This week, Formula 1 teams left Europe and headed to the historic Canadian Grand Prix in Montreal. Formula 1 first raced here in 1967, and 42 Grand Prix have been raced there since then.
We head into this weekend with the strong possibility to have a seventh different winner in seven races. Michael Schumacher has won seven times at the Canadian Grand Prix, and since he was unable to capitalize on posting the fastest qualifying time in Monaco two weeks ago, he should be anxious to show the world he’s still got the edge. He also has the advantage that this year the Mercedes engines have shown a distinct advantage in straight-line speed.
But Lotus may also be a strong contender to put one of their drivers on the top step of the podium this weekend. They have consistently shown good performance this year, but have yet to put it all together into a winning package.
Kimi Raikkonen and Romain Grosjean have between them been on the front two rows of the starting grid five times already — they have three podiums — and they have set the fastest race laps at two Grand Prixs. Last weekend, Grosjean crashed out in the first corner right off the starting grid and has only completed three of the six races this year. So he will be looking for redemption and a chance to show that he can put the great car that the Lotus team has provided him on the podium.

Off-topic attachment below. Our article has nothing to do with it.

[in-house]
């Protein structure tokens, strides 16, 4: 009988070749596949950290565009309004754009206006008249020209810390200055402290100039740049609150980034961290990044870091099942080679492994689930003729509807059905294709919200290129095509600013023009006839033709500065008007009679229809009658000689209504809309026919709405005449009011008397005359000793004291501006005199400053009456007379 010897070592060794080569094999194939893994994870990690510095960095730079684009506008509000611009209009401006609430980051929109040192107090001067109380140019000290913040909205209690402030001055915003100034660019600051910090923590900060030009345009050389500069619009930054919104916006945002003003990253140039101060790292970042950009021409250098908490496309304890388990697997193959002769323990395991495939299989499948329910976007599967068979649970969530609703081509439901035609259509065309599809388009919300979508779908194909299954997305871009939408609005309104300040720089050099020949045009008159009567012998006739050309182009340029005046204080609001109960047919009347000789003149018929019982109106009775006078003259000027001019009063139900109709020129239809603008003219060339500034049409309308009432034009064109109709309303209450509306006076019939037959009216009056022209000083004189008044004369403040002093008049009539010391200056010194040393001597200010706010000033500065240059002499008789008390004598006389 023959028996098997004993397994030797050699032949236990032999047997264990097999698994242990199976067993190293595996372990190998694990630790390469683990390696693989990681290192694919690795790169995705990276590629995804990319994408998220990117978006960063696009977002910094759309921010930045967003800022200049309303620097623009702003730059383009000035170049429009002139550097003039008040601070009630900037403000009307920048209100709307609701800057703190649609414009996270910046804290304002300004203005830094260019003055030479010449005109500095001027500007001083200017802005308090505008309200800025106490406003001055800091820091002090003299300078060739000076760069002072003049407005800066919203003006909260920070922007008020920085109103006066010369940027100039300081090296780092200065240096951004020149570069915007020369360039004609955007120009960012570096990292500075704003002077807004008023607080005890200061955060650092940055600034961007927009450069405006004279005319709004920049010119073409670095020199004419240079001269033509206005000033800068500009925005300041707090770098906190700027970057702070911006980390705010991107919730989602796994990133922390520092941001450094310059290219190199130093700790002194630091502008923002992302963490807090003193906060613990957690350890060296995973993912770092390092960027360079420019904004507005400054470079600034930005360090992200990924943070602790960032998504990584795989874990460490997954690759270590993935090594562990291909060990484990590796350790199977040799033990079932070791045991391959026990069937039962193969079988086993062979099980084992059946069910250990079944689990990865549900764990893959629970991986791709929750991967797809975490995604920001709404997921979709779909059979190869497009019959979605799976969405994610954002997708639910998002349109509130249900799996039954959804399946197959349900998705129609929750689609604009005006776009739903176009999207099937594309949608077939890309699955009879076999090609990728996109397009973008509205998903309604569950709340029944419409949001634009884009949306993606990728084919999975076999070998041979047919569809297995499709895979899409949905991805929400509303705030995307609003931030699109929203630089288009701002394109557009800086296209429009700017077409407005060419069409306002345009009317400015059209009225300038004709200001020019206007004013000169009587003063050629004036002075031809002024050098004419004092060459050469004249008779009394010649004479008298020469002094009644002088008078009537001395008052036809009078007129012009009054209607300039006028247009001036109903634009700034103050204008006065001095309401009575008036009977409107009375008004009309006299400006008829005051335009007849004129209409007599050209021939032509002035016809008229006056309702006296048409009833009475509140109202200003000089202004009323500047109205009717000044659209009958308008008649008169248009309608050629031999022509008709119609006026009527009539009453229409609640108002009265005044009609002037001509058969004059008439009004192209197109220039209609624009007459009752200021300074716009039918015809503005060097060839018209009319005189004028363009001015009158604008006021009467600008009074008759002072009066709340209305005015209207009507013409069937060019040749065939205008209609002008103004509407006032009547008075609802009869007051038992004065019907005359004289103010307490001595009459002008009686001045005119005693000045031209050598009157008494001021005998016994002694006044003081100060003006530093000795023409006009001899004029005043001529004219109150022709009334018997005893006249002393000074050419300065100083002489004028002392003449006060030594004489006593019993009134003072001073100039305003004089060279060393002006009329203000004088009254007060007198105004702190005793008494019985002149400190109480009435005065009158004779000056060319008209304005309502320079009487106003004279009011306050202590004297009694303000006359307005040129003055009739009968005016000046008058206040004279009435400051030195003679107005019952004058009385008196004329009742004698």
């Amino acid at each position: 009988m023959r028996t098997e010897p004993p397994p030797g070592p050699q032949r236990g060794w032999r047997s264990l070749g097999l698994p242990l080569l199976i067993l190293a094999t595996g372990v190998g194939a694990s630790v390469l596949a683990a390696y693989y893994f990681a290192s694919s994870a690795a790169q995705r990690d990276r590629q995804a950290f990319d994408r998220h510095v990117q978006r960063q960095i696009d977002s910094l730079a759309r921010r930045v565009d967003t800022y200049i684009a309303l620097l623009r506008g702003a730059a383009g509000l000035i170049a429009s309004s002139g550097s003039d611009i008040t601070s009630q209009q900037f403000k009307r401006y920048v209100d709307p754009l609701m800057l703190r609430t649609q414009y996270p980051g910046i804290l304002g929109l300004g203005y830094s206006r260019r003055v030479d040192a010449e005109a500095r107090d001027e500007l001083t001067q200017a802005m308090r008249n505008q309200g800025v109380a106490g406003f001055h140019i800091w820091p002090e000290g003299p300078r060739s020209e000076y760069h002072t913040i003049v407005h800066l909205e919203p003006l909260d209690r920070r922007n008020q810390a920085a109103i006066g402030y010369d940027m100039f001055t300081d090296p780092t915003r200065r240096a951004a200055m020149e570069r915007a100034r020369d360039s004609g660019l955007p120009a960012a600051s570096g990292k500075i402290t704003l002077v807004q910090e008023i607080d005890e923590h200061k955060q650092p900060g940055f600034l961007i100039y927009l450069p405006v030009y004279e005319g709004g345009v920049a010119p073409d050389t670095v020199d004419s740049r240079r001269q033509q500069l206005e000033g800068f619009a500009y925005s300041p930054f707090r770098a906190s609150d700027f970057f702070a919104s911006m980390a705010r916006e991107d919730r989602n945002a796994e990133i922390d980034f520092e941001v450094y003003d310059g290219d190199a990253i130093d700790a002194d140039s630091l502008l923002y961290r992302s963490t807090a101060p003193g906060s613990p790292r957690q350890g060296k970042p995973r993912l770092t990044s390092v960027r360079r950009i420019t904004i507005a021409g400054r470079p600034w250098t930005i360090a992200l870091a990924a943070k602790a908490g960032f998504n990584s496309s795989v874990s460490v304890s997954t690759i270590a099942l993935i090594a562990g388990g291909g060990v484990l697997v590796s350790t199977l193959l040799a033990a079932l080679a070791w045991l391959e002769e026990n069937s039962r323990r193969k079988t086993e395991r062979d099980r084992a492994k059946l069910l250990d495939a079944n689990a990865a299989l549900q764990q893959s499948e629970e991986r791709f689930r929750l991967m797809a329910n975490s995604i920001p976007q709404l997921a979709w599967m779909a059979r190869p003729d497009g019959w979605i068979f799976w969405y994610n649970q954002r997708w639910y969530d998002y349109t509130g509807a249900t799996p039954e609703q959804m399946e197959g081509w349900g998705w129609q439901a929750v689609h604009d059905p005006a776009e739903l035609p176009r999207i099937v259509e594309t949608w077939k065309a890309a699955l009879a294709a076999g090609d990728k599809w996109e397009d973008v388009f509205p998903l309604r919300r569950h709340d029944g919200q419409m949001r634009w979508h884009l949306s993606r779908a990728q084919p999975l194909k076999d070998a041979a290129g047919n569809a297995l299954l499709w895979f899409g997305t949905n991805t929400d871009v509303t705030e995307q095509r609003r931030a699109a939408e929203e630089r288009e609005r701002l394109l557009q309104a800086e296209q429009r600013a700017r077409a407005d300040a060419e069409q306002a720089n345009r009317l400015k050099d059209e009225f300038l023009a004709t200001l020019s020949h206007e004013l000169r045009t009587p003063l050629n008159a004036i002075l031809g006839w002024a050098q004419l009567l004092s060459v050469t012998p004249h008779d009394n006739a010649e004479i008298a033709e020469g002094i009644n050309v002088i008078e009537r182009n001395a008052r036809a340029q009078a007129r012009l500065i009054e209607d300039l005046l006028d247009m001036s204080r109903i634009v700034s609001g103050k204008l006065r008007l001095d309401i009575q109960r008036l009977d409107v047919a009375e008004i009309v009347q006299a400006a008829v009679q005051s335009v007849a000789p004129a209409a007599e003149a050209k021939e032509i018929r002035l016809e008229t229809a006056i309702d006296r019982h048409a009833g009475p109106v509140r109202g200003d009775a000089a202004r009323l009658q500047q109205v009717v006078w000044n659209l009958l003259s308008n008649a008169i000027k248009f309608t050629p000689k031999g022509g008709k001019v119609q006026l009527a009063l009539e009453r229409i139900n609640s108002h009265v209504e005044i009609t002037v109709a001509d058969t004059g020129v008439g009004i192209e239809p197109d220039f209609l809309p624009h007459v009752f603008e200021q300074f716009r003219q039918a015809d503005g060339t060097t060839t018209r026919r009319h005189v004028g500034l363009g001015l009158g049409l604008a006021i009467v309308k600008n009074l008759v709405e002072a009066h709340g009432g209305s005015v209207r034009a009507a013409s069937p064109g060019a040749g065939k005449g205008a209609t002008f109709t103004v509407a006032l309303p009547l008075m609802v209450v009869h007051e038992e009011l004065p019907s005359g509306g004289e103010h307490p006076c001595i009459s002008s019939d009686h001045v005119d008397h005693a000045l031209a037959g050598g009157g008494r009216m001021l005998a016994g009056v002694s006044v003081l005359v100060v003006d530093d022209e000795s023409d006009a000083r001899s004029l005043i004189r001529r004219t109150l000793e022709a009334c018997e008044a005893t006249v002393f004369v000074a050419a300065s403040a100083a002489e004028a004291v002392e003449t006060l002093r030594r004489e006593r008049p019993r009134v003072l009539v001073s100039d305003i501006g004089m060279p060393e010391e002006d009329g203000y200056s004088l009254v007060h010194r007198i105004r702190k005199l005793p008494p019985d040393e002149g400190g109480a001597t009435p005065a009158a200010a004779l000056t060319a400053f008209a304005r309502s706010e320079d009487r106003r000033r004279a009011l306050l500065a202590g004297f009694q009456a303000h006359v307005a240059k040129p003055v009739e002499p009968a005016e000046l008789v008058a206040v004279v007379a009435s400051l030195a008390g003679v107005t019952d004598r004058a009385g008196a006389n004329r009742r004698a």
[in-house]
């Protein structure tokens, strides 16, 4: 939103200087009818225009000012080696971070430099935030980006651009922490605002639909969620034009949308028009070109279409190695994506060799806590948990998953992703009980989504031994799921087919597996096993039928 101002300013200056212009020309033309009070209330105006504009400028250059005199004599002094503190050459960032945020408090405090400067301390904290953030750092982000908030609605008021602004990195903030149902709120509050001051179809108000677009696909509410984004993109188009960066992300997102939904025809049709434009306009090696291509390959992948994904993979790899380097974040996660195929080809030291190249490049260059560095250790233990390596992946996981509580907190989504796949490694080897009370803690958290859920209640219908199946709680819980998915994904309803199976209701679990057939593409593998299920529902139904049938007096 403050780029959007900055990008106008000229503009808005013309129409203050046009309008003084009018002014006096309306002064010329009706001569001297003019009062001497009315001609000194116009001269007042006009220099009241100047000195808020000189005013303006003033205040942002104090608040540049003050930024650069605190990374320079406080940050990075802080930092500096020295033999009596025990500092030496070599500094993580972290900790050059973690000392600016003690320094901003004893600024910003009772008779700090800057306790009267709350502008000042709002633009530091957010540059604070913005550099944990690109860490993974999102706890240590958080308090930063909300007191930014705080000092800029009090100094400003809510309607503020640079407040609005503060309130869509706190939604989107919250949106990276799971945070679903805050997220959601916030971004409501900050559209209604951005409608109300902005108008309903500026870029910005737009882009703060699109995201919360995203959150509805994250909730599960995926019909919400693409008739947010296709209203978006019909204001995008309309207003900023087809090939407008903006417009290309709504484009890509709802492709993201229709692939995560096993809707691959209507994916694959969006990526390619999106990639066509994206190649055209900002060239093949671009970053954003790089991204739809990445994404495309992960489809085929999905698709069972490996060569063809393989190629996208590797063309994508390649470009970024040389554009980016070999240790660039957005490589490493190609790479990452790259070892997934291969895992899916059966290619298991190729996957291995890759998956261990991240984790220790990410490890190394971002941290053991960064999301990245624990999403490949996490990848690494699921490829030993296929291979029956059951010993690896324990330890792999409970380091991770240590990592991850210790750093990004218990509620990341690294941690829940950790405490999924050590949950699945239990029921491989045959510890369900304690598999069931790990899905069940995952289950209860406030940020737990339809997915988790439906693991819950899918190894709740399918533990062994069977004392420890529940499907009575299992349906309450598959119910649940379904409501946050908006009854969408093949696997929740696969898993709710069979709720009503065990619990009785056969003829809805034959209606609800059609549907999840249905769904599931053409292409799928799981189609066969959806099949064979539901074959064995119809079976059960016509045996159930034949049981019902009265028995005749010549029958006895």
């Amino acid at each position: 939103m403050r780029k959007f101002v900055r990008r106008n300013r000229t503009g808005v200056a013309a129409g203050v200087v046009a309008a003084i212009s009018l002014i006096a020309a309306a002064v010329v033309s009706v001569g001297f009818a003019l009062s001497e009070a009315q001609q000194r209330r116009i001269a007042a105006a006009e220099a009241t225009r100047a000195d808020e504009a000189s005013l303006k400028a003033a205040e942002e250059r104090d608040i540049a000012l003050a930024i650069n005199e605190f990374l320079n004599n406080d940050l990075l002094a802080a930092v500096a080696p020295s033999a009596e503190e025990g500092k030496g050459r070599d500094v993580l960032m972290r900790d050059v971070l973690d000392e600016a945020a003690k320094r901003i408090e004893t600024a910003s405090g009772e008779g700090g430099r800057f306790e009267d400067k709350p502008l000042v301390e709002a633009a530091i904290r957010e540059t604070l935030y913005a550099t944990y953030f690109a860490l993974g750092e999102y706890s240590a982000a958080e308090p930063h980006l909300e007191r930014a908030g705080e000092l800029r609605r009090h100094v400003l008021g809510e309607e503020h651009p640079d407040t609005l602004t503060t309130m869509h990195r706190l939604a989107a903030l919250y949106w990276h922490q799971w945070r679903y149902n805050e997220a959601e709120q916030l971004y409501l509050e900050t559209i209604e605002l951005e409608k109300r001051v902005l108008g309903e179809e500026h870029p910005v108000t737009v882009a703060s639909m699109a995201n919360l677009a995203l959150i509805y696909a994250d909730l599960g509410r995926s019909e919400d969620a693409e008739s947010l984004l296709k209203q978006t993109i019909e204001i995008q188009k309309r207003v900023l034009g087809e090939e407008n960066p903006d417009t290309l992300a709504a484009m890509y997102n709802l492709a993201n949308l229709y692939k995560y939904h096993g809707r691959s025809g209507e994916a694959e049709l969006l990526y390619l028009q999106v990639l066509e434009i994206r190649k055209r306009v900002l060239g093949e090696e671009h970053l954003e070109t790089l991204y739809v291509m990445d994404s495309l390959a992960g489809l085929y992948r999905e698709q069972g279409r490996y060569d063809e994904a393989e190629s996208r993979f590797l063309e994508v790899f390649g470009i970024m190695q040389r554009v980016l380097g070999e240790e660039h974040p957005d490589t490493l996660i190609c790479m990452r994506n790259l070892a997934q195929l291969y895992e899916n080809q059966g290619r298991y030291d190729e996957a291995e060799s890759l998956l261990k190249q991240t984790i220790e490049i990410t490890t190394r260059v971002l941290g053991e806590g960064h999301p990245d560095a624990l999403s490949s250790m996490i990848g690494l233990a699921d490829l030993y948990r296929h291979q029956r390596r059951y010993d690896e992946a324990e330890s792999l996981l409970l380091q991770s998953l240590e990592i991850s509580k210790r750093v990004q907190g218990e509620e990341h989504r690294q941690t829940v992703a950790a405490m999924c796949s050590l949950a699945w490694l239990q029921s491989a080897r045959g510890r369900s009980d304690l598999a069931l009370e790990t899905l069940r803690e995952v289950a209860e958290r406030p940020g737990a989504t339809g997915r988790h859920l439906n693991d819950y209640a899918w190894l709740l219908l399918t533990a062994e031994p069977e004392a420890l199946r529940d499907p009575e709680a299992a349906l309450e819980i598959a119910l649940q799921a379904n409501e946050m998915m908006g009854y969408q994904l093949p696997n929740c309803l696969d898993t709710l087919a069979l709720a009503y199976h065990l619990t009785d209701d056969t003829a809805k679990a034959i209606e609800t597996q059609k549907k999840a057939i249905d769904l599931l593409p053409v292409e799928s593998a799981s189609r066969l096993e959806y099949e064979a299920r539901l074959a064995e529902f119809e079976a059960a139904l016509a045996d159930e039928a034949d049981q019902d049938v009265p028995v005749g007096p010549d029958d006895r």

Kimi has been quick at times, but seems to have trouble when he gets held up in traffic. So perhaps the team would do well to make use of the now legal team orders, its not a pretty game but it can work if played right, and Lotus needs some points if they hope to stay in contention with the front runners.
Of course we could also see our first repeat winner of the year; all of the drivers are so competitive it makes it almost impossible to predict who will come out on top. Alonso, Vettel, Nico and many others have been in great form and all have cars that are performing very well.
It’s amazing to think we have already had six different winners, but there is still a chance to have some more new winners this year. I can’t remember another season like this in modern Formula 1 history.
The weather often plays an important role in shaping the outcome of the race at the Canadian Grand Prix, this should increase the chance that we will see a seventh winner. Last year’s Grand Prix was officially the longest Grand Prix ever due to a mid-race rain delay. So it should be an interesting and exciting weekend.
Another distinct advantage of this Grand Prix for the Americas viewers is that we don’t have to be up at strange hours to watch it live since Montreal is within a couple hours of all our time zones. And we can watch it live on FOX, a great opportunity for those that are new to the sport or don’t have Speed TV to watch a race. It will air at 1 p.m. Eastern time.
It has certainly inspired confidence in the project now that we have three different race series officially announced at Circuit of the Americas. If you haven’t seen it yet, I would recommend watching the video of the digital version of Circuit of the Americas that was released this week.